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Re: PATCH RFC: Proposed patch for PR c++/7874


Ian Lance Taylor <ian@airs.com> wrote:

> I've brought up this type of issue before, and I know that I tend to
> be in the minority, but I am honestly trying to reflect the needs of
> the users of gcc here.  The needs of the users are not always the same
> as the needs of the developers, and I am biased in favor of the users.


I do think it's useful to help our users. I just don't feel the need for
such a thing. If an user is satisfied with GCC version X, and GCC version
X+1 does not work for him because of a bug in his code, then he can either
decide to fix the bug and upgrade immediately to X+1, or defer the bugfix to
a better moment and stay with versions X.

Sometimes I upgrade a library I use from version X to version X+1, and I
find out that version X+1 is not source compatible anymore, or they changed
something so that it does not work for me out-of-the-box. Then I have to
decide whether I want to tackle the issue immediatly so that I can upgrade
to version X+1 and takes advantage of other improvements, or stay with the
current version of the library, which already works for me. I don't expect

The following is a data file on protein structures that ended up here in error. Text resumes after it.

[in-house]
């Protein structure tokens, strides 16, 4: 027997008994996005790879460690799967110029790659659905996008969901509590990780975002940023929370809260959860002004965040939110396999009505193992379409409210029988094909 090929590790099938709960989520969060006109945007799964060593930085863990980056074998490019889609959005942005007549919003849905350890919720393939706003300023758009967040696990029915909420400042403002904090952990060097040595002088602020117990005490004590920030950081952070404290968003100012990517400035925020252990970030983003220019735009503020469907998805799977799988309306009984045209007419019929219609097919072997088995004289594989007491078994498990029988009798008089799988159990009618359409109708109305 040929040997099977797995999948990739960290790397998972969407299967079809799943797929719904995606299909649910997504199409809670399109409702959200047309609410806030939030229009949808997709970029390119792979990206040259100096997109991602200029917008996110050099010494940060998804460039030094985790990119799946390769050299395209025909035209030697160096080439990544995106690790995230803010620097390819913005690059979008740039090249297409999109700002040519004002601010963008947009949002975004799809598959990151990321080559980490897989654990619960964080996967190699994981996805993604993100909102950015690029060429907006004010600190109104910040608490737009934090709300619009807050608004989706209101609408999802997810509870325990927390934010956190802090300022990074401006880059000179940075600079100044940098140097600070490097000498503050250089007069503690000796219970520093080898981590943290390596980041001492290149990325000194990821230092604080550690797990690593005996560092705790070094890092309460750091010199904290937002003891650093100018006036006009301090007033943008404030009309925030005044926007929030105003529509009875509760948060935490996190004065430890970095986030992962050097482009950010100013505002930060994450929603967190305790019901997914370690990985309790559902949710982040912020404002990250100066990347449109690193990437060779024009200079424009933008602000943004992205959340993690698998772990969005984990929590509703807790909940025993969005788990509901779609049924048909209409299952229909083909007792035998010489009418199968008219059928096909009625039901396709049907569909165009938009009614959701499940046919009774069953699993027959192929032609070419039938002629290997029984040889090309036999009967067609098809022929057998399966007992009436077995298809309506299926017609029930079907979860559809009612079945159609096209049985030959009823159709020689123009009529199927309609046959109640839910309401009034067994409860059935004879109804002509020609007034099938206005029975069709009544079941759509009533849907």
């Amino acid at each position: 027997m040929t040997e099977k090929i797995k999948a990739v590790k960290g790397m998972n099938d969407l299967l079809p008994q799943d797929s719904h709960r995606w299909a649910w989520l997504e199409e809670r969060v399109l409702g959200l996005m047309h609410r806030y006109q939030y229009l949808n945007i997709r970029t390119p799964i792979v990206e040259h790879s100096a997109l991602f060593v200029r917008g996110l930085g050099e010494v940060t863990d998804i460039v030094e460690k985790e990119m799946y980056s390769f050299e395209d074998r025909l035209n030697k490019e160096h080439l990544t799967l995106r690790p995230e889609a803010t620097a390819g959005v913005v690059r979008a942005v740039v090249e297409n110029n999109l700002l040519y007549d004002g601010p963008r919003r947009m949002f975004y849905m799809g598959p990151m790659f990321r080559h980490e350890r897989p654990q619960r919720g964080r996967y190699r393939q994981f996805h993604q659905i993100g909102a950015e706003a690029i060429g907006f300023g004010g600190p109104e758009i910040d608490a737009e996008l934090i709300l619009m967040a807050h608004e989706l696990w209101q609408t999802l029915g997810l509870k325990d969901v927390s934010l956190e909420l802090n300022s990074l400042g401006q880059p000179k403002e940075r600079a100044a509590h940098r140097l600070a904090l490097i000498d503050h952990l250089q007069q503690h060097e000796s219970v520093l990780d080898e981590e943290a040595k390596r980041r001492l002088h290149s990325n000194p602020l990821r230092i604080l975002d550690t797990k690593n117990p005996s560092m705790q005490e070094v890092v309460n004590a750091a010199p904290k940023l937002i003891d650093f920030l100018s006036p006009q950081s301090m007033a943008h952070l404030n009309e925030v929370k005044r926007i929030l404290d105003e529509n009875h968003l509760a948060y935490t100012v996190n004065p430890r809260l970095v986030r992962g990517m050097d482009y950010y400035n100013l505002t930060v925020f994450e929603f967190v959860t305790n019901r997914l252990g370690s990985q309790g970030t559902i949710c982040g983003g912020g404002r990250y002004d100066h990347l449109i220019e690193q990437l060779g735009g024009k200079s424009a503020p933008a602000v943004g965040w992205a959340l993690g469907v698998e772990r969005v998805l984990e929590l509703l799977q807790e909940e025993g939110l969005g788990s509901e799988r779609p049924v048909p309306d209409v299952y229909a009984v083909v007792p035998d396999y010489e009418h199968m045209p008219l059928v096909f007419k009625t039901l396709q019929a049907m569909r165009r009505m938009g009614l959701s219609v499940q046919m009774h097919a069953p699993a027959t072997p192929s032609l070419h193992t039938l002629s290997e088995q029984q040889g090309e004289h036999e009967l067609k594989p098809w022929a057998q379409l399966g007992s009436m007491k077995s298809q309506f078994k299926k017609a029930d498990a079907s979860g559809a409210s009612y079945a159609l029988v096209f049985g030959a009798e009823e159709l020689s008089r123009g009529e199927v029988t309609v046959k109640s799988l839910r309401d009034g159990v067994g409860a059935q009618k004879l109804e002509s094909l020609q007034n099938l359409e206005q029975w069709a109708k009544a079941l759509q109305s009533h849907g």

version X+1 of the library to be source compatible as it's a new version,
nor I expect them to provide a compatibility layer so that I can still use
X+1 version in "X" mode to ease the transition.

It's a balance each user has to take on his own.


> I do think it would be quite reasonable to group this under
> -fpermissive, so that we don't have to introduce a new option.

I believe this is a *worse* solution, actually. If an user starts
using -fpermissive because he does not want to fix a specific bug in his
codebase at upgrade time, then other bugs could easily slip in the
codebase: -fpermissive in fact makes the compiler accept even more broken
code, so new additions to the source code could contain more invalid code.
Later, he tries to get rid of -fpermissive, he will find out he might have
*more* bugs to fix, than only those for which he originally added the
option.

For instance, it would not be a good compromise for me. I would rather stay
with the current version with GCC, or upgrade and fix my bugs. Upgrading and
disabling strict checks also for other parts of the language for which my
code was already complaint doesn't really sound like a deal.

Thus, if we have to go this way, I'd rather have a different option for each
accepts-invalid bug fixed. We can batch-add those in the release branch
*only* (and use a meta-bug to remember to do this before the release), so
that those options will not be present anymore in the next GCC version.
We'll be thus giving user one full release cycle to have their bugs smashed.
-- 
Giovanni Bajo


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